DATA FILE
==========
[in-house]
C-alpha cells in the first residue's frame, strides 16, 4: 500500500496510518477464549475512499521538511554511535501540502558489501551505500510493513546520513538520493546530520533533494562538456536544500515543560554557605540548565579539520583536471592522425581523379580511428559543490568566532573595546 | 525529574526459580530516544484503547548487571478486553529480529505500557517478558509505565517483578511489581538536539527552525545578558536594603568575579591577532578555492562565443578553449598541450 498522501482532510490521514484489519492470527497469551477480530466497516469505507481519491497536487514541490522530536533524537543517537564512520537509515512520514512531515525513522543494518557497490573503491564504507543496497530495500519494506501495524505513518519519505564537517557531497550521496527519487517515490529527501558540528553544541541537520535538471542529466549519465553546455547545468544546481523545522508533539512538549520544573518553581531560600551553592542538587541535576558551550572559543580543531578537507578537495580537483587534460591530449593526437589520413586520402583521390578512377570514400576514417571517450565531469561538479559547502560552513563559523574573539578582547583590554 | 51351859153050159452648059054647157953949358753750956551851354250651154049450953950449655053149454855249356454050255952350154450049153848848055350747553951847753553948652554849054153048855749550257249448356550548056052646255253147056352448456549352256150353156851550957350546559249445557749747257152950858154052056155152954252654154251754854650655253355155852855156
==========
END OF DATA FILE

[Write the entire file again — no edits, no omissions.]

[in-house]
C-alpha cells in the first residue's frame, strides 16, 4: 500500500496510518477464549475512499521538511554511535501540502558489501551505500510493513546520513538520493546530520533533494562538456536544500515543560554557605540548565579539520583536471592522425581523379580511428559543490568566532573595546 | 525529574526459580530516544484503547548487571478486553529480529505500557517478558509505565517483578511489581538536539527552525545578558536594603568575579591577532578555492562565443578553449598541450 498522501482532510490521514484489519492470527497469551477480530466497516469505507481519491497536487514541490522530536533524537543517537564512520537509515512520514512531515525513522543494518557497490573503491564504507543496497530495500519494506501495524505513518519519505564537517557531497550521496527519487517515490529527501558540528553544541541537520535538471542529466549519465553546455547545468544546481523545522508533539512538549520544573518553581531560600551553592542538587541535576558551550572559543580543531578537507578537495580537483587534460591530449593526437589520413586520402583521390578512377570514400576514417571517450565531469561538479559547502560552513563559523574573539578582547583590554 | 51351859153050159452648059054647157953949358753750956551851354250651154049450953950449655053149454855249356454050255952350154450049153848848055350747553951847753553948652554849054153048855749550257249448356550548056052646255253147056352448456549352256150353156851550957350546559249445557749747257152950858154052056155152954252654154251754854650655253355155852855156